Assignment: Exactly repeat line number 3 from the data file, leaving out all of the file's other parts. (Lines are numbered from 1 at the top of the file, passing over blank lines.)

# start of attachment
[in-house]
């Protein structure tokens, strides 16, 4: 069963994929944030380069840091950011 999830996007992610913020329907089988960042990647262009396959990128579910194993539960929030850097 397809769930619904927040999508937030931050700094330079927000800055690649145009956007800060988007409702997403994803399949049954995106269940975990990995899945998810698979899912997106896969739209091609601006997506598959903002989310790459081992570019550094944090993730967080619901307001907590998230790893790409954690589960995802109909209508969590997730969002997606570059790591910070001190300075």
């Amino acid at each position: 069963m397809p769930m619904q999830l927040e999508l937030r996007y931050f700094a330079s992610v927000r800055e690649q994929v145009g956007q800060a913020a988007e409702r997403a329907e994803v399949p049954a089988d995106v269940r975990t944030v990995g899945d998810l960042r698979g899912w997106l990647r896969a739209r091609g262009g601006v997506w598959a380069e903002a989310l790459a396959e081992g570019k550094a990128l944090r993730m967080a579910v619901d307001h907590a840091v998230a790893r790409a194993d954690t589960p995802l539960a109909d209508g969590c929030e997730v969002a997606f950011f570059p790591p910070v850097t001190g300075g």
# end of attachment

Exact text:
């Amino acid at each position: 069963m397809p769930m619904q999830l927040e999508l937030r996007y931050f700094a330079s992610v927000r800055e690649q994929v145009g956007q800060a913020a988007e409702r997403a329907e994803v399949p049954a089988d995106v269940r975990t944030v990995g899945d998810l960042r698979g899912w997106l990647r896969a739209r091609g262009g601006v997506w598959a380069e903002a989310l790459a396959e081992g570019k550094a990128l944090r993730m967080a579910v619901d307001h907590a840091v998230a790893r790409a194993d954690t589960p995802l539960a109909d209508g969590c929030e997730v969002a997606f950011f570059p790591p910070v850097t001190g300075g």